We said that the pound was poised to stage a decent recovery this week, even after Monday's sharp sell off. We said that the driver would be better than expected labour market data, however, the labour market data was altogether "mewh", yet the pound initially rose above 1.32 after the release, although it is losing ground as the market digests the report.
On the surface the labour market report looked fairly decent: the unemployment rate stayed at an impressive 4.3% for the third consecutive month, there was only a 1.1k increase in jobless claims last month, and wages held steady at 2.2%, the market had been expecting a slight drop to 2.1%.
The clouds hovering over the UK labour market
However, this wasn't a stellar report that we have been used to receiving each month. The Office for National Statistics said that the number of people in work fell slightly, and the number of eligible adults not working or seeking work increased slightly. This pushed up the inactivity rate for the second half of this year, which may explain the knee jerk reaction lower in the pound once the data was released.
The nightmare before Christmas: UK real wage growth
The news on wages was hardly encouraging either. The ONS has reported that wages including bonuses fell by 0.4% compared to this time last year. The declining real wage story is not new, however, the fact that wages have failed to pick up all year is starting to impact the consumer as we lead up to the all-important holiday shopping season. Retail sales for October are expected to show a decline of 0.4% ex. Auto fuel when they are released on Thursday, suggesting that the important final quarter of the year for retailers has not got off to a good start.
The impact on the pound
The pound has fallen sharply on the back of this report after a strong start to Wednesday. We thought there was a touch of buy the rumour sell the fact, but the sharp decline in GBP/USD, down some 60 pips since the release, suggests that markets are less than impressed with the decline in employment growth and weak wage data. This reinforces 1.3210 as a temporary top in GBP/USD.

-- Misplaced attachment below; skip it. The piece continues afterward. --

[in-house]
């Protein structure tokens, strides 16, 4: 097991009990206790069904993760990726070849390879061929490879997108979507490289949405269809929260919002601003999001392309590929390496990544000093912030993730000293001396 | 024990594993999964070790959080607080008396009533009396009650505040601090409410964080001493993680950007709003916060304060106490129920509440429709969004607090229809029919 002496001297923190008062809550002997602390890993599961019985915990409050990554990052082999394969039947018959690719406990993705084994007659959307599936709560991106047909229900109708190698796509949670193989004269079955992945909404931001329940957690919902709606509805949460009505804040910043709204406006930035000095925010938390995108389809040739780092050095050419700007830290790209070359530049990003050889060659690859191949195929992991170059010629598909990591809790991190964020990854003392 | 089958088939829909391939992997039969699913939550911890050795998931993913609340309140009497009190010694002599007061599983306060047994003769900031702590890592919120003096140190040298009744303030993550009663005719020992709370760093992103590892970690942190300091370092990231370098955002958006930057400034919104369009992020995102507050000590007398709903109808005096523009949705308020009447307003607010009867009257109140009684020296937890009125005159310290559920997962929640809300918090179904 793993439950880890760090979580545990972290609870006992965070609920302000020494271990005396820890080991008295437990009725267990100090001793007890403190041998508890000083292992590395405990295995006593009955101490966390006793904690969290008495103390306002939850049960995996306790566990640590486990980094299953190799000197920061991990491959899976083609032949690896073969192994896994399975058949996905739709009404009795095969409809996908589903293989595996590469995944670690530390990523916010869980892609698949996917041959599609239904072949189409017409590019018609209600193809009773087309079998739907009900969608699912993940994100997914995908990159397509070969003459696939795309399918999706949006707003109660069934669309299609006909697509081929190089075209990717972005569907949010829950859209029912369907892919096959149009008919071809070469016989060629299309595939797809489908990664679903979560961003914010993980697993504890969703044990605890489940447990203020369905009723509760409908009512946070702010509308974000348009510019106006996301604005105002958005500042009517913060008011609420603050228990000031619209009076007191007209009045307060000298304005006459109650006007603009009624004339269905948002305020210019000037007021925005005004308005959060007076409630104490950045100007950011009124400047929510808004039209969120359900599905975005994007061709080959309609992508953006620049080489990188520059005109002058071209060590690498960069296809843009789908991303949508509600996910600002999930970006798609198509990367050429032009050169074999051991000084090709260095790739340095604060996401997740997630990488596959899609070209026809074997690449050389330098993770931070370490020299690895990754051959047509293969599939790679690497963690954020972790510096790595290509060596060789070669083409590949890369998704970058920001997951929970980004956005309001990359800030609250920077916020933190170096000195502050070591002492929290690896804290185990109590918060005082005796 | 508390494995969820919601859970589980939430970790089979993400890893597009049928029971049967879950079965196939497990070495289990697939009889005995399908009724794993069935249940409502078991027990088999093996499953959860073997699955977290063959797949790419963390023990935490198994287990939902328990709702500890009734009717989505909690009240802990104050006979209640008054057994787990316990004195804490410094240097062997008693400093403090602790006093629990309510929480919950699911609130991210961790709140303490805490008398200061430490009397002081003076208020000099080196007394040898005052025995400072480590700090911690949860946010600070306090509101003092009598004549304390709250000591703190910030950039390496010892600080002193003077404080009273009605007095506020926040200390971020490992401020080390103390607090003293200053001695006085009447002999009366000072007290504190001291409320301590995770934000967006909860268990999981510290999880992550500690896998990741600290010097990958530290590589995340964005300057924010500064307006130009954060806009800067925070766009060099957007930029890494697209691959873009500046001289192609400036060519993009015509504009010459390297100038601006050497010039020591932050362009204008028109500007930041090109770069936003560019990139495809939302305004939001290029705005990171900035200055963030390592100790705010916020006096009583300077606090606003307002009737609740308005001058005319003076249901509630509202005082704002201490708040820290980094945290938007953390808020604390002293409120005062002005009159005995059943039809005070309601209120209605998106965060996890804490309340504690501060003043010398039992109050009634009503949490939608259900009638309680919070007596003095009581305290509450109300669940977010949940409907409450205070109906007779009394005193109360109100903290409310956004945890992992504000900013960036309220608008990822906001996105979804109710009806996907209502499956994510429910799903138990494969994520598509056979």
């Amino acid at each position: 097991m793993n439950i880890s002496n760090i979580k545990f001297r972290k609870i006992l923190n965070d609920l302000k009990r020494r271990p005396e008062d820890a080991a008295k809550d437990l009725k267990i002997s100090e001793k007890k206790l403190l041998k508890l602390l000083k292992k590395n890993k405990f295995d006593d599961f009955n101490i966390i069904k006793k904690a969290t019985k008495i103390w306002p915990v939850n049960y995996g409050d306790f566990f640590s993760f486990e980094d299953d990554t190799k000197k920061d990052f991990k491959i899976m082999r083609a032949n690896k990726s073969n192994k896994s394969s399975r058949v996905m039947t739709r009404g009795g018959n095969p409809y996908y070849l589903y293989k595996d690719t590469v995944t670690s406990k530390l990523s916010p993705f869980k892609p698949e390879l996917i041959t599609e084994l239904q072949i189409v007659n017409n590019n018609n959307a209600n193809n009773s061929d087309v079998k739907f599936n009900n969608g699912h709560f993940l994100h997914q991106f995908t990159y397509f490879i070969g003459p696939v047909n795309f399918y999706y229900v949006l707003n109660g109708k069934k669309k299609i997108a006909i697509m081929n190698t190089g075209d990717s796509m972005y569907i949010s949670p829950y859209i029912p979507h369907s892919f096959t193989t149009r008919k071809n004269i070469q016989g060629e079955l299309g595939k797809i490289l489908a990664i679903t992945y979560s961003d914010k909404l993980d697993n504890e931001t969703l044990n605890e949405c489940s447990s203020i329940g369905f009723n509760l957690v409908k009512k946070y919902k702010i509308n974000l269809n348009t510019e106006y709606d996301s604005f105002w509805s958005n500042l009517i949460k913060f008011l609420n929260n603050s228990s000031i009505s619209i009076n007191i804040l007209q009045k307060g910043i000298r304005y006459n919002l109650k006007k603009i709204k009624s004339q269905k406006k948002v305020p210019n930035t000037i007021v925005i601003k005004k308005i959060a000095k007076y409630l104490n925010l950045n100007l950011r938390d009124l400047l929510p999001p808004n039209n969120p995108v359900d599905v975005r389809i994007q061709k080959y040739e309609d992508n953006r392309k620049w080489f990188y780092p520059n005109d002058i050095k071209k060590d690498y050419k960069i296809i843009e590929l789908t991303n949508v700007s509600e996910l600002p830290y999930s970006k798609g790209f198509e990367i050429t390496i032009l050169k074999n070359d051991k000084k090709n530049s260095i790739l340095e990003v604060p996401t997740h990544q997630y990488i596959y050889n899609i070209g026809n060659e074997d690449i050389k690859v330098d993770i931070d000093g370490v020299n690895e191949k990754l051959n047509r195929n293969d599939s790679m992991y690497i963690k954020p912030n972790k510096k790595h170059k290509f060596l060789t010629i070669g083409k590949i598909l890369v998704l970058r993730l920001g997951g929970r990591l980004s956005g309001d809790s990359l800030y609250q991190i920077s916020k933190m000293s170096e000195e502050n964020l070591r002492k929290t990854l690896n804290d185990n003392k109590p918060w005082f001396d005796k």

The main beneficiary has been the euro, which is back above 0.90 after the report. This could be technically driven, as 0.90 is a major psychological level in this pair. The pound is also at risk from the USD staging a rebound later if the US CPI report is better than expected when it is released later this afternoon.
Are UK retailers at risk?
It's not a great day for UK asset prices, the FTSE 100 is also lower, although this is mostly being driven by recent weakness in the oil price and the key miners are the biggest losers on the FTSE 100 so far on Wednesday. Consumer discretionary stocks are also laggards, however the major high street stores such as M&S and Next are moving higher today as investors' brush off any worrying signs emanating from the labour market. The FTSE 250 is also lower, as it is sensitive to the UK economy and any signs that the labour market may be losing momentum.
Focus shifts to US
Ahead today, markets will be watching US CPI data closely to see if the core rate of price growth can bounce above 1.7%, thus putting into focus the prospect of further rate rises in 2018. The futures market is also predicting a lower open for US stock markets. We have mentioned before that the lead indicators do not bode well for the US indices and they may be telling us that a market correction is on the cards. The Dow Jones Transportation Average has fallen since mid-Oct and is now through its 100-day sma, while the Russell 2000 has recently slipped below its 50-day sma. Rising inflation data could weigh on stock indices more broadly later today, which is why US CPI is our main focus this afternoon.
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